The other day I read this interesting story in The New York Times about a feud between two environmental certification groups, each trying to become the dominant authority on "green-ness" in the paper industry.
But there’s fierce competition in the enviro-certification business, and it’s easy to see why: More consumers are looking behind the label to make sure the things they buy are eco-friendly, and the market for green products is now about $500 billion a year. Fascinating.
It’s time to start paying attention to a company’s priorities, to make sure they jibe with our own.
I think freelancers need to take a page from the environmental movement and when we do business with a company, look behind the label to see what they’re about.
All kinds of companies are now trying to woo freelancers as customers. We’re seeing jobs marketplaces, staffing firms, co-working spaces and share-economy companies—and that’s just the beginning.
We work in co-working spaces, share cars and apartments and power tools, and pick up gigs through third-party providers. All of that is fine.
But it's time for us to start paying attention to a company's priorities and values, to make sure they jibe with our own.
What’s their business model, and do they have freelancers’ best interests in mind? Which companies are locally-owned, which are investor-owned? Where is the money going? Who shares in the profits? How is the company managed? (What kinds of pesticides do they use? Where do they get their meat?)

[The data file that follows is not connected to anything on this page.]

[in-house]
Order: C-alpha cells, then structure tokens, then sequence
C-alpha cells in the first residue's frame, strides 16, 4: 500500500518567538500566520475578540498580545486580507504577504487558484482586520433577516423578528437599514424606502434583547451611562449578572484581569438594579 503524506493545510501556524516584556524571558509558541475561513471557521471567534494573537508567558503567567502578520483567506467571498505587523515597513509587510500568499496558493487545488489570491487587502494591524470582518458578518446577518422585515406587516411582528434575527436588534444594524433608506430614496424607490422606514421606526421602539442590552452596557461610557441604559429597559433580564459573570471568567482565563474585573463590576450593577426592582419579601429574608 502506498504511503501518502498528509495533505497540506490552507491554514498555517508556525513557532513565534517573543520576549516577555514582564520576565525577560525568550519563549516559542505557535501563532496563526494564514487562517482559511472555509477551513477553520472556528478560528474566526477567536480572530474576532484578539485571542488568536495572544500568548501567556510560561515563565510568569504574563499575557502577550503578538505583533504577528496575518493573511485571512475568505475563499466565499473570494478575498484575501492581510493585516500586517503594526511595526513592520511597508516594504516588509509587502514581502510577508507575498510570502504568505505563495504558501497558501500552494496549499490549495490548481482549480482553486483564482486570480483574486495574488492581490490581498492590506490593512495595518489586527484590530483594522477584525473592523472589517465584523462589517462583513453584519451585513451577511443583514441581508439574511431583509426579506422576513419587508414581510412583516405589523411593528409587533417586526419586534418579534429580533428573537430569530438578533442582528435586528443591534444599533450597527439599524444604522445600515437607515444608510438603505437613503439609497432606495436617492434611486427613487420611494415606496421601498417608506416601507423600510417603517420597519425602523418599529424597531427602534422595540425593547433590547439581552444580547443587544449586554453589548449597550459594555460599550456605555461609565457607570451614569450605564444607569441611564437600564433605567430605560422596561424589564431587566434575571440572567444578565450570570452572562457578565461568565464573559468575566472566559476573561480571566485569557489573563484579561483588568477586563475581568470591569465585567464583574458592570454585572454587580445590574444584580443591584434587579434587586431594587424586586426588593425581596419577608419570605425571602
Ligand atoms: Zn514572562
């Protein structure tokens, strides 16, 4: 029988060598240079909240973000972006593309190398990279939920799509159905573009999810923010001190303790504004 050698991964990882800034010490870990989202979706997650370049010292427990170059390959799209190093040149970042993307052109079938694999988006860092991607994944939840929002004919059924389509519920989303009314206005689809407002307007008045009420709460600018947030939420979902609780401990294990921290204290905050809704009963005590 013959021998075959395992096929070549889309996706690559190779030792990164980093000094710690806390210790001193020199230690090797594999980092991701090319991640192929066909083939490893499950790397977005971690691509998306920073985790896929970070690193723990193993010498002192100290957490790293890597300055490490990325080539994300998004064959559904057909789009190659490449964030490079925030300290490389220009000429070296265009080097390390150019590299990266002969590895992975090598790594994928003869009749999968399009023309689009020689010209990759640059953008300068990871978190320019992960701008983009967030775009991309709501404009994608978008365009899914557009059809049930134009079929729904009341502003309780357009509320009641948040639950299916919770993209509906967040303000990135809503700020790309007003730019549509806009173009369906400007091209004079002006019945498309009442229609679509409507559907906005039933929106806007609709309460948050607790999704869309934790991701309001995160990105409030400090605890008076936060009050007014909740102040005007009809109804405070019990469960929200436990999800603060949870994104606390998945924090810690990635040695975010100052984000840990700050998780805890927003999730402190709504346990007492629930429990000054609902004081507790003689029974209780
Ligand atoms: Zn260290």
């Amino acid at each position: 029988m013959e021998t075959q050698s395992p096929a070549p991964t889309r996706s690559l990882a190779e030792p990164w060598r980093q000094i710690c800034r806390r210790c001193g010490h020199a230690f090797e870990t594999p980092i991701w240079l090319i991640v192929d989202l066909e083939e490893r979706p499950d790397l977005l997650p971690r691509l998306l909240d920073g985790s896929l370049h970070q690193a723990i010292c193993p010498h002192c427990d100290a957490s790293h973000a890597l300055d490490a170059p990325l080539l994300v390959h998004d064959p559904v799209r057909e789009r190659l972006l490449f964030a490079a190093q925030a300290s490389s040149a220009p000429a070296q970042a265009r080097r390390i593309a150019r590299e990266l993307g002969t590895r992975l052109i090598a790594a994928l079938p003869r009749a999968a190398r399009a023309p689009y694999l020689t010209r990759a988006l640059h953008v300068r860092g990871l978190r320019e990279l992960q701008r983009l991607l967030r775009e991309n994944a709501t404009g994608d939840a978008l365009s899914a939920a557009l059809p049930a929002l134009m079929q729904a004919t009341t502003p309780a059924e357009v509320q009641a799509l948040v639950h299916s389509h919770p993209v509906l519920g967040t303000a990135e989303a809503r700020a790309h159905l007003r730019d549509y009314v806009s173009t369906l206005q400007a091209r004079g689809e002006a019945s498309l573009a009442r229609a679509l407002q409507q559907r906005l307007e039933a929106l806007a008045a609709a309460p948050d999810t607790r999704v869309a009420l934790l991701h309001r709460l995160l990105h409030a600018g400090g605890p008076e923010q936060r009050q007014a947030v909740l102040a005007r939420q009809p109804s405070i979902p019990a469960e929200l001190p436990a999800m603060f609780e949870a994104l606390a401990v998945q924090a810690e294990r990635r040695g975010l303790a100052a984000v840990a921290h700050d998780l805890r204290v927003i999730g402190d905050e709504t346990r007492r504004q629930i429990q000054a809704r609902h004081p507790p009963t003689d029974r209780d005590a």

You get where I’m going with this. Environmentalists started asking questions about how products are made, and more companies went green. We can start choosing to do business with companies that have freelancer-friendly practices.
Freelancers need to come up with our own criteria and certification system, to encourage companies to behave in socially responsible ways that benefit us and help provide long-term financial security. "Freelancer-friendly" should have its own cachet.
Maybe that means pushing companies to share a larger percentage of profits with members, or supporting locally-owned companies that employ freelancers. Maybe it means working with companies that have a cooperative ownership structure rather than a corporate structure. Maybe it’s all of the above. Maybe you have other ideas.
We’ve seen movements successfully push companies to change their business practices by having thousands of people do one simple act: Look behind the label.
The organic farming, fair-trade coffee and local-food movements gained traction as consumers became more educated about food production and start paying attention to labels.
Now, those stamps of approval have cachet. Companies brag about their hormone-free, organically-grown, locally-sourced, free-range products. It’s become a marketing tool, as consumers have proved willing to pay a premium for these products.
We need to start drawing up our list of values. "Freelancer-friendly" should have its own cachet.